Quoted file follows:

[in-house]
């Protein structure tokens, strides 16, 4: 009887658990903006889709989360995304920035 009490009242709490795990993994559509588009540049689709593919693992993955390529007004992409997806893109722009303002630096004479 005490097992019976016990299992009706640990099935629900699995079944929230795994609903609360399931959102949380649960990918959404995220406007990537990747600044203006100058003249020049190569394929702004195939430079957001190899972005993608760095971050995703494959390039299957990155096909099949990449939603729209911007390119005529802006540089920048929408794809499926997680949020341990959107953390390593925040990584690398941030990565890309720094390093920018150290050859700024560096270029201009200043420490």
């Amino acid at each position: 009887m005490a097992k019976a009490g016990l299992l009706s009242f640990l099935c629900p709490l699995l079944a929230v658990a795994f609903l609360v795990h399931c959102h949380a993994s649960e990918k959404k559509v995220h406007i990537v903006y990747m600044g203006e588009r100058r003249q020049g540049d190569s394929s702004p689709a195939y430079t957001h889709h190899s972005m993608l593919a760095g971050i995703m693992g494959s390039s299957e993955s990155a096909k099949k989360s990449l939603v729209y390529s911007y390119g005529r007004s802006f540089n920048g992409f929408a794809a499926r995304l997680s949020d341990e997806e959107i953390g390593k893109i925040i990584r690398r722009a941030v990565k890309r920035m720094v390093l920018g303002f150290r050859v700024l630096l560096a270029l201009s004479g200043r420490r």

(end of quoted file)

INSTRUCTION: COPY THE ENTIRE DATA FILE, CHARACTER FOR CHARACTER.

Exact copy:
[in-house]
């Protein structure tokens, strides 16, 4: 009887658990903006889709989360995304920035 009490009242709490795990993994559509588009540049689709593919693992993955390529007004992409997806893109722009303002630096004479 005490097992019976016990299992009706640990099935629900699995079944929230795994609903609360399931959102949380649960990918959404995220406007990537990747600044203006100058003249020049190569394929702004195939430079957001190899972005993608760095971050995703494959390039299957990155096909099949990449939603729209911007390119005529802006540089920048929408794809499926997680949020341990959107953390390593925040990584690398941030990565890309720094390093920018150290050859700024560096270029201009200043420490």
């Amino acid at each position: 009887m005490a097992k019976a009490g016990l299992l009706s009242f640990l099935c629900p709490l699995l079944a929230v658990a795994f609903l609360v795990h399931c959102h949380a993994s649960e990918k959404k559509v995220h406007i990537v903006y990747m600044g203006e588009r100058r003249q020049g540049d190569s394929s702004p689709a195939y430079t957001h889709h190899s972005m993608l593919a760095g971050i995703m693992g494959s390039s299957e993955s990155a096909k099949k989360s990449l939603v729209y390529s911007y390119g005529r007004s802006f540089n920048g992409f929408a794809a499926r995304l997680s949020d341990e997806e959107i953390g390593k893109i925040i990584r690398r722009a941030v990565k890309r920035m720094v390093l920018g303002f150290r050859v700024l630096l560096a270029l201009s004479g200043r420490r």